Starting with the segregation of public housing enacted by the FDR administration, the federal government implemented segregation on a massive scale by financing the suburbanization of the white lower- and middle-classes in the pre- and post-World War II years. The federal government required that private developers and lenders only use Federal Housing Administration (FHA) loans for white homeowners in the new suburban developments. The results across the United States mirrored the outcomes in the city and county of St. Louis, where of the 70,000 homeowner units built in those jurisdictions between 1947 and 1952, only 35 were purchased by African Americans with FHA loans.
These racial patterns of development locked African Americans into inferior opportunities and outcomes. Homeownership is the primary means of wealth building in our country. Because African Americans were systematically locked out of homeownership, their communities suffered from lower property tax revenue to support decent schools, less access to jobs, and a whole host of other harmful social and economic outcomes.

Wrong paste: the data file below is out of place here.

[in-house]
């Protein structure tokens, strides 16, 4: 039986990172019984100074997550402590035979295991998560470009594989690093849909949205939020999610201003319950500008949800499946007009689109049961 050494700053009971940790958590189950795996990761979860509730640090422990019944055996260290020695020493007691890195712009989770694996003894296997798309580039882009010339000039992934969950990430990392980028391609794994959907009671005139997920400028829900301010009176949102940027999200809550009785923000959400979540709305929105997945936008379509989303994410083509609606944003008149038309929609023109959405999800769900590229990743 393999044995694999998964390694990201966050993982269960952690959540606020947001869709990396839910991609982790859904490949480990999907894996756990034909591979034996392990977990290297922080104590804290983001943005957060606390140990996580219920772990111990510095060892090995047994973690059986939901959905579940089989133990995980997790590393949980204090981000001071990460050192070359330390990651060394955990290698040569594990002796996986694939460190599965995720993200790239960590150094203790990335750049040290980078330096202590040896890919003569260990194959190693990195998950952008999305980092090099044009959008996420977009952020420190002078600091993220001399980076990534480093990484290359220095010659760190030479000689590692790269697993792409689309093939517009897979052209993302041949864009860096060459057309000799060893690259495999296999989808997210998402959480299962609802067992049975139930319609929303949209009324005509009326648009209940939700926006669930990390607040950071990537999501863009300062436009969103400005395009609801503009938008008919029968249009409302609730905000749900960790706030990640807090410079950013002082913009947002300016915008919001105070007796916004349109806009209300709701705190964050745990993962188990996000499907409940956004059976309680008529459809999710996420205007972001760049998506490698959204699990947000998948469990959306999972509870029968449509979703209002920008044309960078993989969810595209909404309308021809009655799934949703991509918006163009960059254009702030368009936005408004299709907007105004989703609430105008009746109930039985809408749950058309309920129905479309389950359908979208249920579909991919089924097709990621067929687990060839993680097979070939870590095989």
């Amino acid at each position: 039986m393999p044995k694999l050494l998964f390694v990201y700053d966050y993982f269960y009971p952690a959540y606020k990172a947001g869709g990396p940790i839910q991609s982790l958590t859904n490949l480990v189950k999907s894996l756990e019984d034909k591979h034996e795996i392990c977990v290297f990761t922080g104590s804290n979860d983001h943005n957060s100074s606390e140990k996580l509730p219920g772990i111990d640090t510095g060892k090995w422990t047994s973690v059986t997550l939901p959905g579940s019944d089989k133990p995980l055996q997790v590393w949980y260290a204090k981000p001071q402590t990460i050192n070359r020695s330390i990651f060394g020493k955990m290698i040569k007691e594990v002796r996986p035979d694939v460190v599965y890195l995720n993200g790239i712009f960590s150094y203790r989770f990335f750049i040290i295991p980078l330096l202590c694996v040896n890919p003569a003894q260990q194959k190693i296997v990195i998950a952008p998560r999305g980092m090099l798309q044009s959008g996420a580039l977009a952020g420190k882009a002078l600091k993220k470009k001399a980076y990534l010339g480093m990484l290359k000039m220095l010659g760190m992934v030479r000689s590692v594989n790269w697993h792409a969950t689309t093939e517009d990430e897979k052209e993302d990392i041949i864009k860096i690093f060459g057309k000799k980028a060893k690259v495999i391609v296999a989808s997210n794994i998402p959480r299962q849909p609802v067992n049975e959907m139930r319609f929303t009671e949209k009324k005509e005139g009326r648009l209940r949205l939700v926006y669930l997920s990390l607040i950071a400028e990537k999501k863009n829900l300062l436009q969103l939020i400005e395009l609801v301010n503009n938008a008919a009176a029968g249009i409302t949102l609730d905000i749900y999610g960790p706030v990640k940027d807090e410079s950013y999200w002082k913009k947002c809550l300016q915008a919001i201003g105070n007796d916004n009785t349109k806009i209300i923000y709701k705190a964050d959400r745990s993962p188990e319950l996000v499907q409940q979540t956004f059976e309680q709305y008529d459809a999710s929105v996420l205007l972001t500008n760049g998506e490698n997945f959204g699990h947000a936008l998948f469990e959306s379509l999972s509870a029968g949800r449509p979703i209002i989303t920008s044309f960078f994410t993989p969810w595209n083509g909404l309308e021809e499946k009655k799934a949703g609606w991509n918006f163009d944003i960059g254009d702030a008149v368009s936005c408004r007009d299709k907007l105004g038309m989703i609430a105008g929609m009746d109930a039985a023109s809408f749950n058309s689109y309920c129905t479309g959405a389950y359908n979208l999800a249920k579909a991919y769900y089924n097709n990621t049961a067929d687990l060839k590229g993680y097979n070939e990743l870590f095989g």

In his chapter on the enduring significance of racial segregation, Jason Purnell, associate professor at Washington University, cites Census data to illustrate the vast gulf in median income levels in white and African-American ZIP codes in St. Louis, which in one sample is $90,000 and $15,000, respectively. These income differences can obviously be tied to differences in wealth, poverty levels, and even death rates.